"Sir," I said, touching my cap respectfully, and saluting the Governor according to our wonted prison discipline, "I am very greatly obliged to you for your kindness in having made this representation to the Home Secretary; but I feel compelled to say I cannot accept a free pardon. I am wholly guiltless of the crime of which I have been convicted; and I wish that instead of pardoning me the Home Secretary would give instructions to the detective police to make a thorough investigation of the case, with the object of proving my complete innocence. Till that is done, I prefer to remain an inmate of Portland Prison. What I wish is not pardon, but to be restored as an honest man to the society of my equals."

The Governor paused for a moment, and consulted quietly in an undertone with one or two of his subordinates. Then he turned to me with great kindness, and said in a loud voice, "No. 1430, I have no power any longer to detain you in this prison, even if I wished to do so, after you have once obtained Her Majesty's free pardon. My duty is to dismiss you at once, in accordance with the terms of this document. However, I will communicate the substance of your request to the Home Secretary, with whom such a petition, so made, will doubtless have the full weight that may rightly attach to it. You must now go with these warders, who will restore you your own clothes, and then formally set you at liberty. But if there is anything further you would wish to speak to me about, you can do so afterward in your private capacity as a free man at two o'clock in my own office."

I thanked him quietly and then withdrew. At two o'clock I duly presented myself in ordinary clothes at the Governor's office.

We had a long and confidential interview, in the course of which I was able to narrate to the Governor at full length all the facts of my strange story exactly as I have here detailed them. He listened to me with the greatest interest, checking and confirming my statements at length by reference to the file of papers brought to him by a clerk. When I had finished my whole story, he said to me quite simply, "Mr. Tait, it may be imprudent of me in my position and under such peculiar circumstances to say so, but I fully and unreservedly believe your statement. If anything that I can say or do can be of any assistance to you in proving your innocence, I shall be very happy indeed to exert all my influence in your favour."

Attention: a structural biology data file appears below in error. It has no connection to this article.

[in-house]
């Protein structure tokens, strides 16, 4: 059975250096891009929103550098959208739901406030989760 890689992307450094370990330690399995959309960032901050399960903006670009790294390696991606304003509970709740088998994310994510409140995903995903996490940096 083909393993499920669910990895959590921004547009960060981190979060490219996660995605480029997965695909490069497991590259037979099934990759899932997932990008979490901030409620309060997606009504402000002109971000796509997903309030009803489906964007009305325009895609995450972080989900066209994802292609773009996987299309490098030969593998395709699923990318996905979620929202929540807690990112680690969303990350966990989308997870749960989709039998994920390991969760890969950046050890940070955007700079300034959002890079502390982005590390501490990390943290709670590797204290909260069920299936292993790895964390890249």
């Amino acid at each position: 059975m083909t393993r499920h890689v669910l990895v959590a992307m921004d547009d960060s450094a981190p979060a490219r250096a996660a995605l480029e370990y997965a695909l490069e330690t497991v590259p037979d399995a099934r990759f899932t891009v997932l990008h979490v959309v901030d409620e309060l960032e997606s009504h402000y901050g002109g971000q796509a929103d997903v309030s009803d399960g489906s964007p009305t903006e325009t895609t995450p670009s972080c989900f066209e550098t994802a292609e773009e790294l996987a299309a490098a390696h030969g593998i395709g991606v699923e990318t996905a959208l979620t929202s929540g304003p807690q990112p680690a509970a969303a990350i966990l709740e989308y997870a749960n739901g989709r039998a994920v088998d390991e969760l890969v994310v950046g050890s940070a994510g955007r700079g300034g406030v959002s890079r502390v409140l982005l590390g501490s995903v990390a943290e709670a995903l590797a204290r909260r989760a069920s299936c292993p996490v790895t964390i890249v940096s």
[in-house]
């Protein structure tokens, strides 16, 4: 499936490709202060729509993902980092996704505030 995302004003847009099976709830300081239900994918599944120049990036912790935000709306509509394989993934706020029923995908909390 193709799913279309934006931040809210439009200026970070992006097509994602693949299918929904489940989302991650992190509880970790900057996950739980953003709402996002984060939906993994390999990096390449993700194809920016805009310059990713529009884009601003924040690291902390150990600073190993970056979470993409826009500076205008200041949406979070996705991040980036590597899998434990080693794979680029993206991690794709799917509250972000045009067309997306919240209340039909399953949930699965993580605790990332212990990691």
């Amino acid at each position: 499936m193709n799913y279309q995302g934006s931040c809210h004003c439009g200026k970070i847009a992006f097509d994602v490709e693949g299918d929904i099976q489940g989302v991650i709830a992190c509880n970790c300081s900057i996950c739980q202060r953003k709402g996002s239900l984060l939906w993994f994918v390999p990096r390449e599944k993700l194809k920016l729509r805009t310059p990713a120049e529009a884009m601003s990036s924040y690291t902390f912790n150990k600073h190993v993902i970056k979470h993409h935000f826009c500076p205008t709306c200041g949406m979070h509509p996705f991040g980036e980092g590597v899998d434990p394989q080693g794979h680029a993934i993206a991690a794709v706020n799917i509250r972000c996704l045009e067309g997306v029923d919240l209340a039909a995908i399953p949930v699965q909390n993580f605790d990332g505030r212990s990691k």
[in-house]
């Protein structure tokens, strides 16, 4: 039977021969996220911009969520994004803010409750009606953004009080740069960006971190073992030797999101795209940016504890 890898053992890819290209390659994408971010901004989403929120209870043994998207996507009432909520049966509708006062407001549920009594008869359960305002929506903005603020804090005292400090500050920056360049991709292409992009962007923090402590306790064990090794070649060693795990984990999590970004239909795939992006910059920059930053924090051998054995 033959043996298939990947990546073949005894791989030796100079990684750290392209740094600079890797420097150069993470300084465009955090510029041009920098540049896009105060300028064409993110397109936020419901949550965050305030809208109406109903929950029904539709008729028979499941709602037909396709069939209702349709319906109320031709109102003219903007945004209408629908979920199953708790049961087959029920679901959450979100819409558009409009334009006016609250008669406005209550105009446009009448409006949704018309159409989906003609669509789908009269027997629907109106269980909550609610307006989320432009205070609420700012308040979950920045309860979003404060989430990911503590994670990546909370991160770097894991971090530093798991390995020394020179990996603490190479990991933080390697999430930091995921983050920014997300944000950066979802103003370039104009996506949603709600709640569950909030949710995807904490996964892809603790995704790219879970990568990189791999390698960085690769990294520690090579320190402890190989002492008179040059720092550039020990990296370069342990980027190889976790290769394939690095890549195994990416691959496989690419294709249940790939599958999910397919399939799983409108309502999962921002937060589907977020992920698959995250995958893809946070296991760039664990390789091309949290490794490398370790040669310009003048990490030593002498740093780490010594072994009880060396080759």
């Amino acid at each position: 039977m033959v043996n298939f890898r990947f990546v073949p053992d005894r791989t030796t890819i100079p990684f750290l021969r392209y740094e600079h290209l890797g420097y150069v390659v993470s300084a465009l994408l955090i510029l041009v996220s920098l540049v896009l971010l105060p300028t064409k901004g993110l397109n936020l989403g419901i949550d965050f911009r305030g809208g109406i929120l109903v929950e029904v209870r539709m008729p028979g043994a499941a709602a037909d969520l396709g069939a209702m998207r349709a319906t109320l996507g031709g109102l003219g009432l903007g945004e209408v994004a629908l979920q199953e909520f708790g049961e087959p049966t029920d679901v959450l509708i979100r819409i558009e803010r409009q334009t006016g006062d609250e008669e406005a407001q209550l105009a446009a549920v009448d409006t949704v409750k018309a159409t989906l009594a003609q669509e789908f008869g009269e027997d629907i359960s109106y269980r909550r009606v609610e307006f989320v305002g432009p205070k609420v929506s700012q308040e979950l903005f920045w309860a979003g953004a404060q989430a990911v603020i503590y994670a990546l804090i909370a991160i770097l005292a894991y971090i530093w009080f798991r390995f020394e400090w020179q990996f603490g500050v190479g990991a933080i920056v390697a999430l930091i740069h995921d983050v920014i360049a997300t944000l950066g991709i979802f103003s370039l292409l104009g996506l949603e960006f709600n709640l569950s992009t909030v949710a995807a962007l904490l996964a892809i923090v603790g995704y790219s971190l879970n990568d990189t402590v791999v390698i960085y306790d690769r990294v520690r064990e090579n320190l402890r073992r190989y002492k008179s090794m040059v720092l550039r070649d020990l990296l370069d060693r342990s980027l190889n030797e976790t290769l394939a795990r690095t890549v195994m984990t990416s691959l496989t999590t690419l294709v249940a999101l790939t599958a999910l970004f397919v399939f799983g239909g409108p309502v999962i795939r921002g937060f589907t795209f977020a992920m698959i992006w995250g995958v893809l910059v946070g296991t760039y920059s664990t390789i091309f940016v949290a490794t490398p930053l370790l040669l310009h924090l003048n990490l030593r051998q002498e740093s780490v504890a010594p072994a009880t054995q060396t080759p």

I thanked him warmly with tears in my eyes.

"And there is one point in your story," he went on, "to which I, who have seen a good deal of such doubtful cases, attach the very highest importance. You say that gold clippings, pronounced to be similar in character to the gold Wulfric, were found shortly after by a cleaner at the Museum on the cocoa-nut matting of the floor where the coin was examined by you?"

I nodded, blushing crimson. "That," I said, "seems to me the strangest and most damning circumstance against me in the whole story."

"Precisely," the Governor answered quietly. "And if what you say is the truth (as I believe it to be), it is also the circumstance which best gives us a clue to use against the real culprit. The person who stole the coin was too clever by half, or else not quite clever enough for his own protection. In manufacturing that last fatal piece of evidence against you he was also giving you a certain clue to his own identity."

"How so?" I asked, breathless.

"Why, don't you see? The thief must in all probability have been somebody connected with the Museum. He must have seen you comparing the Wulfric with your own coin. He must have picked it up and carried it off secretly at the moment you dropped it. He must have clipped the coin to manufacture further hostile evidence. And he must have dropped the clippings afterwards on the cocoa-nut matting in the same gallery on purpose in order to heighten the suspicion against you."

"You are right," I cried, brightening up at the luminous suggestion – "you are right, obviously. And there is only one man who could have seen and heard enough to carry out this abominable plot – Mactavish!"

"Well, find him out and prove the case against him, Mr. Tait," the Governor said warmly, "and if you send him here to us I can promise you that he will be well taken care of."

I bowed and thanked him, and was about to withdraw, but he held out his hand to me with perfect frankness.

"Mr. Tait," he said, "I can't let you go away so. Let me have your hand in token that you bear us no grudge for the way we have treated you during your unfortunate imprisonment, and that I, for my part, am absolutely satisfied of the truth of your statement."

III

The moment I arrived in London I drove straight off without delay to Emily's. I had telegraphed beforehand that I had been granted a free pardon, but had not stopped to tell her why or under what conditions.

Emily met me in tears in the passage. "Harold! Harold!" she cried, flinging her arms wildly around me. "Oh, my darling! my darling! how can I ever say it to you? Mamma says she won't allow me to see you here any longer."